Tuesday, January 22, 2013

Reaching the "Nones"

All last week, NPR’s Morning Edition featured a series of reports on the “Nones”—that growing group of people in their 20s and 30s who claim no religious affiliation. I found the series utterly fascinating. As an individual from that age demographic, I find that much of what the “Nones” say about the disconnect between the world we live in and the faith of our ancestors makes sense. Science, philosophy, art, and human experience have all made the God of my grandparents seem ill-suited for the twenty-first century. As a person of faith, however, I still cling to the stories of our past and claim them for my own—even if I hear them differently than they were heard a hundred or even a thousand years ago.

Preachers, evangelists, missionaries, and other church leaders are all scratching their heads, trying to figure out what it will take to reverse the decline in attendance that most denominations have experienced over the last few decades. Many find the rapidly increasing number of young adults who prefer no religious affiliation scary and threatening. “How will we convince these skeptics to come to church?” they ask themselves. Countless “experts” are throwing answers at the problem, hoping that one of their potential solutions will stick, but I wonder whether the answer lies even further back in the history of our faith.

When the people of Judah were carried off into Babylon during the exile, they were confronted by a culture that left little room for their traditional expressions of worship. The Jerusalem temple had been destroyed, and they had no way of coming together to perpetuate the corporate mechanics of their faith. During that time, older traditions like circumcision and dietary restrictions, which had never been lost but had been diminished by other more visible practices, rose in importance. What did it mean to be a faithful Jew during the exile? It meant keeping those ancient tenets of the faith that could be maintained in a foreign land. Among the most important of these was a prohibition on idol worship.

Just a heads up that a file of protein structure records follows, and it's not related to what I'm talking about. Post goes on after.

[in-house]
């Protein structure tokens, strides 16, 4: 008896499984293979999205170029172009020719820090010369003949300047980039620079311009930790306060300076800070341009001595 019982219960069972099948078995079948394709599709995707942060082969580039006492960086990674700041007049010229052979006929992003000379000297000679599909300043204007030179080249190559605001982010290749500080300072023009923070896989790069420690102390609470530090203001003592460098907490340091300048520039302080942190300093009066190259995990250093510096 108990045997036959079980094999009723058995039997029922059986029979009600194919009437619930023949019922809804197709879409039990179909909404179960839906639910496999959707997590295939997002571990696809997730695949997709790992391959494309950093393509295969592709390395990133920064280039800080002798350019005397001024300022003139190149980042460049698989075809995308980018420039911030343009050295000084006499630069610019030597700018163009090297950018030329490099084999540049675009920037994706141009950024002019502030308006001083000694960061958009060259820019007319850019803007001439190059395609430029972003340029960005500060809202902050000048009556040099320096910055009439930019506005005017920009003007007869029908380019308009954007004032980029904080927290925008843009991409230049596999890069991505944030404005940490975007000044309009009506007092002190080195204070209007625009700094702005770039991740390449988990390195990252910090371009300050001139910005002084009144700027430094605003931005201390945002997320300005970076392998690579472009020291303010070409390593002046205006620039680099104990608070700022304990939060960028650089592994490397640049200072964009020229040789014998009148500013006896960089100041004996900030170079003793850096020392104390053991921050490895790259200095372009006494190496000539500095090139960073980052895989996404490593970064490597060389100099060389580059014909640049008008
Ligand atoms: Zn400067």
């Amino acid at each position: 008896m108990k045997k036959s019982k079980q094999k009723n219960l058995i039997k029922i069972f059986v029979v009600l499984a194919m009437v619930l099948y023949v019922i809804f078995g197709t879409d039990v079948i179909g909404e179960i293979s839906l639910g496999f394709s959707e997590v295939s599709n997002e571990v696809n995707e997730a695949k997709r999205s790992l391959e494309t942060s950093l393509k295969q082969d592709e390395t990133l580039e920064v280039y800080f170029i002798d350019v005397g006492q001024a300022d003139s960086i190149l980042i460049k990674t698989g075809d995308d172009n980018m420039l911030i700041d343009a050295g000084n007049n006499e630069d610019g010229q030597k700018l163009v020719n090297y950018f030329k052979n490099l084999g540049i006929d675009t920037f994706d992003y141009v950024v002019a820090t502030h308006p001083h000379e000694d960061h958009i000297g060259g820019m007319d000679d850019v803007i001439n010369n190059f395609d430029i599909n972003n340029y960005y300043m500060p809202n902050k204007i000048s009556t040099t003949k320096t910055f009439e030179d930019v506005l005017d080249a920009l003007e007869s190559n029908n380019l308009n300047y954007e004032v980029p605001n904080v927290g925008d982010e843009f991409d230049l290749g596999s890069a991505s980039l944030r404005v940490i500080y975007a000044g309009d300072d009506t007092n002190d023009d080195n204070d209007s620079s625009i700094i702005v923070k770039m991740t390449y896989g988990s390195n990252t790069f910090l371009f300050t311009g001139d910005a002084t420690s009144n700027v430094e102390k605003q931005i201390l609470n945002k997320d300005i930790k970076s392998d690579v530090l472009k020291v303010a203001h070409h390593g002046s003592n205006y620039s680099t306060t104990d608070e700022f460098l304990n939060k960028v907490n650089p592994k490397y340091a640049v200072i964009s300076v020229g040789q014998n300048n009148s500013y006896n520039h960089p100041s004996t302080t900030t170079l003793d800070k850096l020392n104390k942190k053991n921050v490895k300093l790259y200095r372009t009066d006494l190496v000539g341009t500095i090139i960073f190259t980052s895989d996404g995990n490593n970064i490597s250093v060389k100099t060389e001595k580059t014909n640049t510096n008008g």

InIsaiah 44, the prophet writes to those who were in exile, reminding them of the importance of the second commandment. Mocking the tradesmen who fashioned gods out of wood, he writes, “Half of [the wood] he burns in the fire…he also warms himself and says, ‘Ah, I am warm, I can feel the fire!’ The rest of it he makes into a god, his idol, bows down to it and worships it; he prays to it and says, ‘Save me, for you are my god!’” (vv. 15-16). The prophet and the people knew the foolishness of worshiping the product of human hands. God—the one true God—was like no other. He had no physical form. He could not be manufactured. Thus, he alone was worthy of worship.

Among those who were interviewed on the radio was a man who said, “I don’t believe in God, but I really want to.” Despite having a tattoo on the inside of his wrist that proclaims in Latin, “Salvation from the Cross,” he admitted to being so off-put by the doctrines of the church in which he was raised that he refuses to go back. What is keeping him away? A church that, in the name of God, condemns evolution in the face of science. A group of believers who, in the name of God, deny God’s love to those who disagree with them. When I hear his story, I wonder whether “Nones” like him might be encouraged by a community of faith that goes back to its deepest roots—to a belief in a God who cannot be defined or manufactured by humans.

What do we worship—the God who refuses to be encapsulated by human thought or a God we have made subject to our own traditions and preferences? Although the number of “Nones” is on the rise so, too, is the number of people who claim to be “spiritual but not religious,” those individuals who are searching for meaning in their lives but who haven’t found it in a particular church. What if we invited them to embrace a belief in a God who transcends any particular interpretation of what God is? Yes, God has revealed himself to us in specific ways—through creation, scripture, incarnation, etc.—but what would happen if we chose to receive those divine disclosures without insisting that we have a monopoly on how they should be understood? Wouldn’t you be more interested in worshiping a God who doesn’t conform to our expectations but, instead, who defines what those expectations might be?

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